SAN JOSE, Calif. (KRON) — Former Theranos CEO Elizabeth Holmes promised a federal judge on Friday that she will not attempt to flee the country before she begins serving her 11-year prison sentence next month.
The disgraced Silicon Valley entrepreneur recently gave birth to her second child. Holmes’ defense attorney, Amy Saharia, said Holmes would never abandon her two young children, nor put her parents’ house in jeopardy. The house’s value is being used as Holmes’ bond.
Prosecutors took issue with Holmes’ promise. Prosecutor Kelly Volkar asserted that the 38-year-old Woodside woman is a flight risk. “She has the means and the motive to flee,” Volkar told the judge.
U.S. District Judge Edward Davila was slated to make a ruling Friday over Holmes’ custody status, as well as how much restitution she must pay her victims. Holmes defrauded investors out of hundreds of millions of dollars through her biotech company, Theranos.
Prosecutors are asking for Holmes and her co-conspirator, Ramesh “Sunny” Balwani, to pay nearly $900 million in restitution to victims. The two-hour hearing ended after Davila announced he would not make a ruling on either issue until early April.
Holmes bought a one-way ticket to Mexico that she later canceled after prosecutors became aware of the planned trip. The flight was scheduled to take off just days after a federal jury found Holmes guilty on four counts of conspiracy and fraud in January 2022.
Volkar asserted that the Mexico plane ticket is evidence that Holmes may have planned to flee. “Ms. Holmes is set to go to jail and face a significant sentence,” Volkar told the judge.
Saharia said Holmes and her boyfriend, Billy Evans, planned the Mexico trip before she was convicted because they were hoping to attend a friend’s wedding. They were unsure of when they would return from their Mexican vacation, and that’s why a return ticket was never purchased, Saharia said.
“(Evans) bought a ticket to Mexico hoping she would be acquitted. This is a non-issue. There’s simply no reason for her to flee,” Volkar said Friday.
Judge Davila agreed that the plane ticket raised concerns. “A round-trip ticket shows an intent to come back. A one-way ticket … suggests something that the court should consider in a negative way as to your client’s intent,” Davila said.
A jury found Holmes guilty of weaving a web of lies that convinced sophisticated investors to pump hundreds of millions of dollars into her biotech blood testing company. Holmes was once America’s youngest self-made billionaire and she was admired as a celebrity on the cover of Fortune magazine.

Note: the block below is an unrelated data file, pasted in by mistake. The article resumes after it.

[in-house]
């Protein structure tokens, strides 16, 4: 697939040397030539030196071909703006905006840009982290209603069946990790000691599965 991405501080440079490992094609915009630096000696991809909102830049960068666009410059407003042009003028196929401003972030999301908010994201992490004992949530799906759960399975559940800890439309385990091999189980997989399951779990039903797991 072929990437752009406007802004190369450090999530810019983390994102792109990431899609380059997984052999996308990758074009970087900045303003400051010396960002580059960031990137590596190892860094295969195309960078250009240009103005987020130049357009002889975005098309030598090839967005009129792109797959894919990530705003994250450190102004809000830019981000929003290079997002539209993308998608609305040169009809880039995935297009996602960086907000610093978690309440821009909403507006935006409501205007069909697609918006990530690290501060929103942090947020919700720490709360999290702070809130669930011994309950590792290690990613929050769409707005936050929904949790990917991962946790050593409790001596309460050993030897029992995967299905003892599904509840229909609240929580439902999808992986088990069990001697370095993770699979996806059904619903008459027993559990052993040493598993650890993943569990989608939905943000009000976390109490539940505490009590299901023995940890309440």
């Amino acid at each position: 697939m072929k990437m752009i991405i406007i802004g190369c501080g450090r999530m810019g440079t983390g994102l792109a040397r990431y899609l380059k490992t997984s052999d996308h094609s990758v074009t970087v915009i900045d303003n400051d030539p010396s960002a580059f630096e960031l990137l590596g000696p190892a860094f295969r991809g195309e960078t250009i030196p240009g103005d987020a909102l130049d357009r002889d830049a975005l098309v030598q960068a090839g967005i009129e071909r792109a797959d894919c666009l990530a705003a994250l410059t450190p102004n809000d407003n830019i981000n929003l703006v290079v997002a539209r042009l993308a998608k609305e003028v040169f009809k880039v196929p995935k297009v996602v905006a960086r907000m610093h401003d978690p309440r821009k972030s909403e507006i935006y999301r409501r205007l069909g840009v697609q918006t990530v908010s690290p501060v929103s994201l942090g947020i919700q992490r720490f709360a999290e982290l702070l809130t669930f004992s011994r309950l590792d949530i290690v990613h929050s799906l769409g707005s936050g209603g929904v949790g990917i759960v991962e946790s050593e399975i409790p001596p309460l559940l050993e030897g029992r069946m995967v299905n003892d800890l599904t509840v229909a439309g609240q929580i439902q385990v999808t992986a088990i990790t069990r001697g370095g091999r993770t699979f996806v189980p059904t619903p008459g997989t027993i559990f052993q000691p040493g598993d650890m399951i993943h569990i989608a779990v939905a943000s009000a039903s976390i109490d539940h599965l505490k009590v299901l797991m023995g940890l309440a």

Assistant U.S. Attorney Robert Leach said Holmes should be ordered to pay victims all of the money they invested in Theranos.
Defense attorneys said prosecutors failed to show an accurate dollar amount for how much money investors lost during the dramatic downfall of Theranos. Holmes never “cashed out” from her company and she walked away with nothing, she claims. Balwani said he “never made a dime” while COO of Theranos.
The defense said Evans’ family wealth should not be considered by the judge when deciding how much restitution she will pay. Judge Davila agreed on Friday. Prosecutors alleged that Evans never married Holmes — despite having two children together — to protect his wealthy family’s assets.
The judge named 10 Theranos investors as victims, including media mogul Rupert Murdoch. Prosecutors said many more investors were also victimized, but judge said he only considers 10 investors as official “victims.”
Leach said, “We know at the end of the day, Theranos did not fail because of some extraneous reason, (such as) put its money in Silicon Valley Bank. Theranos failed because the promises it made to its investors were simply not true.”
Leach continued, “These investors … got nothing back. The loss is the amount that they paid (Theranos). Our position is, it’s the total amount of investment, the purchase price of the investment.”
Holmes’ defense attorney said prosecutors failed to prove how much investors lost, and how much Theranos was worth as a company. “There is a real risk that (victims) could be over-compensated,” the defense argued.
“This was not a public company. It’s not like we can look at the trajectory of a share price that drops. Our situation is complex. The government has said it’s the full investment. We know that’s not right,” the defense attorney said.
During Holmes’ sentencing in November, Judge Davila suggested that he is leaning toward a restitution of about $384 million.
Meanwhile, Balwani failed to show up to a federal prison on Thursday to begin serving his 13-year sentence. His attorneys filed a last-minute, Hail-Mary appeal just hours before Balwani’s prison deadline. The appeal triggered a clause that allows him to remain free until the Ninth Circuit Court of Appeal makes a ruling.
Balwani, 57, was convicted by a jury on 12 counts of fraud and conspiracy for his role in the Theranos blood testing scandal. As Theranos executives, Balwani and Holmes were partners in “everything,” including romantic, business, and criminal partnerships, prosecutors said.
U.S. Attorney Stephanie Hinds said, “Balwani, in a desire to become a Silicon Valley titan, valued business success and personal wealth far more than patient safety.”
It’s unclear how much longer Balwani will remain free. Holmes’ is scheduled to report to prison on April 27.